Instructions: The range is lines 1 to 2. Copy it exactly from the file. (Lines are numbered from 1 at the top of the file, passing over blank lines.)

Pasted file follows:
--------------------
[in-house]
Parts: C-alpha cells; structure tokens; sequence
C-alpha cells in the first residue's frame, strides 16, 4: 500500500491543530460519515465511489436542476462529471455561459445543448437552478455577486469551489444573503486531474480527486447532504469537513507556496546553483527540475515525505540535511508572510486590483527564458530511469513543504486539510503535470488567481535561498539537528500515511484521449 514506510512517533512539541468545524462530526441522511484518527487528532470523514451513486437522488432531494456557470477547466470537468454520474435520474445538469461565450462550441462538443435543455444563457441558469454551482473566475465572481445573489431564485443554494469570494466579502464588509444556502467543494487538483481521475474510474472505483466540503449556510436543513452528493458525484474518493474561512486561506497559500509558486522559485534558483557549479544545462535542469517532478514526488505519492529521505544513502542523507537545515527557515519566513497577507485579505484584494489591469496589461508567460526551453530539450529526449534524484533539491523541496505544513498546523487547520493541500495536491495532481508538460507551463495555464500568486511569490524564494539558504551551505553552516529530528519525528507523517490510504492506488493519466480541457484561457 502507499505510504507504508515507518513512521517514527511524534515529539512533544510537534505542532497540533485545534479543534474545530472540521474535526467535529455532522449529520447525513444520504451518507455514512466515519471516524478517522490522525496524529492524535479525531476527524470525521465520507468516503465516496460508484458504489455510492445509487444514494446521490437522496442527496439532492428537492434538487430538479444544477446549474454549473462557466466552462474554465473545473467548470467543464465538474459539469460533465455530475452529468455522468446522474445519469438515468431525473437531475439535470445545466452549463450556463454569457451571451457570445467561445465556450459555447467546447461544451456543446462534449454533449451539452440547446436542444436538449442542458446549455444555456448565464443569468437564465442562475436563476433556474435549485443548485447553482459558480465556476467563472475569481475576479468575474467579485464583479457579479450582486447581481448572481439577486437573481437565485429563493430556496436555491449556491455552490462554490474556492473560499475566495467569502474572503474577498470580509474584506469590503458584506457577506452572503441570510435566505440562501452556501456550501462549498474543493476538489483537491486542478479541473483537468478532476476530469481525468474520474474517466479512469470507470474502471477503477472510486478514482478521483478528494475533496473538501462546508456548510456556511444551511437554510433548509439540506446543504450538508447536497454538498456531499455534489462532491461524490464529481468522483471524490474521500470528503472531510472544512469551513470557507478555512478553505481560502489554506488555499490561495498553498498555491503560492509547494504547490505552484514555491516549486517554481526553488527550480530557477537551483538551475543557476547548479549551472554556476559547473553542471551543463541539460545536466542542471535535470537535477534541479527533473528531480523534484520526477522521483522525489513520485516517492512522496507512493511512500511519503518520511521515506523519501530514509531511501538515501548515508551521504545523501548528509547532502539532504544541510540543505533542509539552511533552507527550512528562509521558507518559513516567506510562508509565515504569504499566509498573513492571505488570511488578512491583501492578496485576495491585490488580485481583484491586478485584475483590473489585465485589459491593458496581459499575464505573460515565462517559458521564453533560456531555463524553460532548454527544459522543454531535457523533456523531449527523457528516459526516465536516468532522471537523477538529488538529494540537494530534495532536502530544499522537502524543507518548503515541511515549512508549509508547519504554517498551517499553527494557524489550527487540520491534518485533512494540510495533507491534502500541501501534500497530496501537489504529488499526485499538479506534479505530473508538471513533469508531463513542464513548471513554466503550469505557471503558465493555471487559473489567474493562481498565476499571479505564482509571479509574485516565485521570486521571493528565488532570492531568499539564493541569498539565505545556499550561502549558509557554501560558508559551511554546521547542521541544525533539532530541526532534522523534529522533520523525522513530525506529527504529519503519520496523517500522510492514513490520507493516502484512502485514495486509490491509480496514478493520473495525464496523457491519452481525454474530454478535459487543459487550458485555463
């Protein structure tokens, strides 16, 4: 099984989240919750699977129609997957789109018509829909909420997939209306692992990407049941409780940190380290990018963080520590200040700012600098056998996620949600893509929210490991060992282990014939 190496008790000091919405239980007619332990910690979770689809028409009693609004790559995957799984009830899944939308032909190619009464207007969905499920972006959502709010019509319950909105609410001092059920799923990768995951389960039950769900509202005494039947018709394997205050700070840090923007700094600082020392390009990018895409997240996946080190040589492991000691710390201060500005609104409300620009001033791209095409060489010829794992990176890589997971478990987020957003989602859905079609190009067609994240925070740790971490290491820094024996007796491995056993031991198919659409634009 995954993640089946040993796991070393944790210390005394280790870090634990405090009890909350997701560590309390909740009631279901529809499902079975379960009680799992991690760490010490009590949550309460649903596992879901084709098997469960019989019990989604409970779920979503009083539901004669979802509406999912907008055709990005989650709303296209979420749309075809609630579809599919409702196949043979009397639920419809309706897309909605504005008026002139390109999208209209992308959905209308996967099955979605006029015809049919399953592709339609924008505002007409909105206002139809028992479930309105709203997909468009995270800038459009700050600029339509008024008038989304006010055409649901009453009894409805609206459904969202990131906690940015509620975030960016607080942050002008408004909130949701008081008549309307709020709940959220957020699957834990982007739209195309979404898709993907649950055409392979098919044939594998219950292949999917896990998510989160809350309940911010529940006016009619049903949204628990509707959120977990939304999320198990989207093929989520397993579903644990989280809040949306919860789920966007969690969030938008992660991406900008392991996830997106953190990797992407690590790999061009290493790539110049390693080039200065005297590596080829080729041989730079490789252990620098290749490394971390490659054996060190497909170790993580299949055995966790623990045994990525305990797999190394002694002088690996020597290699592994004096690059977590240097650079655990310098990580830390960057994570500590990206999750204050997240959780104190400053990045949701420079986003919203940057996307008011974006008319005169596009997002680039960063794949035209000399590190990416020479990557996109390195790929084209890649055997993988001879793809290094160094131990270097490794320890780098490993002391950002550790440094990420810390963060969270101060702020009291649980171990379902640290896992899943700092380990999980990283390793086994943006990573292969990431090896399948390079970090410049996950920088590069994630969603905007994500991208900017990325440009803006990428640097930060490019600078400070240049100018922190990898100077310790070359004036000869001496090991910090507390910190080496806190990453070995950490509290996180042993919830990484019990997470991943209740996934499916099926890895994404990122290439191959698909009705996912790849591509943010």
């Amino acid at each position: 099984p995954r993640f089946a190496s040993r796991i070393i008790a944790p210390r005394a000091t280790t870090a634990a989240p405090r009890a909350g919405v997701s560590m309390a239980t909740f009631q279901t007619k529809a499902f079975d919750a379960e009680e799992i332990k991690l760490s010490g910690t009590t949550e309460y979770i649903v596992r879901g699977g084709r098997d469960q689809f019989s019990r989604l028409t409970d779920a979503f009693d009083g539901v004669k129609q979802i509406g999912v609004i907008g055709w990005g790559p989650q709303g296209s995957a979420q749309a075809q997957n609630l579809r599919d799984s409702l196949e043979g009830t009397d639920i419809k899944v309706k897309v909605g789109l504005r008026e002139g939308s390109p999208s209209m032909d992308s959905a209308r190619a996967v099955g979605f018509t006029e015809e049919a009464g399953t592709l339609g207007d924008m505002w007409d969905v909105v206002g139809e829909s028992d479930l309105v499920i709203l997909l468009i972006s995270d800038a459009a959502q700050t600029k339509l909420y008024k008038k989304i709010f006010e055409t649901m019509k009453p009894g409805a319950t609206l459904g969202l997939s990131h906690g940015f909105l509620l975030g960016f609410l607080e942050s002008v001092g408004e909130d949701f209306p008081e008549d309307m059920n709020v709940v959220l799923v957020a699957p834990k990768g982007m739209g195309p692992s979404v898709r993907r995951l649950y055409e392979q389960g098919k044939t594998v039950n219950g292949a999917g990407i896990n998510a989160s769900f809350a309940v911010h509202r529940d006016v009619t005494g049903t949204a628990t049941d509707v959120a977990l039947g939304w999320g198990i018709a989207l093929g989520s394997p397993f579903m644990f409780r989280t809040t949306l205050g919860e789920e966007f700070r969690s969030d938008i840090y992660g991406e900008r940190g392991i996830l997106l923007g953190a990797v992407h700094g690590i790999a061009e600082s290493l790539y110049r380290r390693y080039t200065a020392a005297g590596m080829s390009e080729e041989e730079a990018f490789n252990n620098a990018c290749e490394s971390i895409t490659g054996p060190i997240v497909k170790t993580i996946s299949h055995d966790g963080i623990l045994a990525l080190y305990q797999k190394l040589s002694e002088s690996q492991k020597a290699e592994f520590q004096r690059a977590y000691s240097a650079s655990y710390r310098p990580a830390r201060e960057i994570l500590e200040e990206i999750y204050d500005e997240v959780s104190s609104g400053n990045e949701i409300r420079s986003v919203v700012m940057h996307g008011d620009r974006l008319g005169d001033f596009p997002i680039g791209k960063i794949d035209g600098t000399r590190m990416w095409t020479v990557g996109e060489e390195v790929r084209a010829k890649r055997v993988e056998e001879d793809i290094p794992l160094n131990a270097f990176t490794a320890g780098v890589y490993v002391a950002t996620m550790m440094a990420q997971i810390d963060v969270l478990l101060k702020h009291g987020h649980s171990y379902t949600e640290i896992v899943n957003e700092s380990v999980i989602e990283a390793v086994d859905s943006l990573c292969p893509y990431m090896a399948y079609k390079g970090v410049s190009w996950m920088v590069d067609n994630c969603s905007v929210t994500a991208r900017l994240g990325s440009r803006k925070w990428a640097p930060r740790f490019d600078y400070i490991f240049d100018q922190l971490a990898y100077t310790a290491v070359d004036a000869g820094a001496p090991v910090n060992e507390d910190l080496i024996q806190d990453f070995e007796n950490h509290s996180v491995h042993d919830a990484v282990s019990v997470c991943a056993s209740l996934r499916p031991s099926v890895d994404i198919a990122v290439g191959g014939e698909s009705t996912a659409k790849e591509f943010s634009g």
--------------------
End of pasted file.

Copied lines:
[in-house]
Parts: C-alpha cells; structure tokens; sequence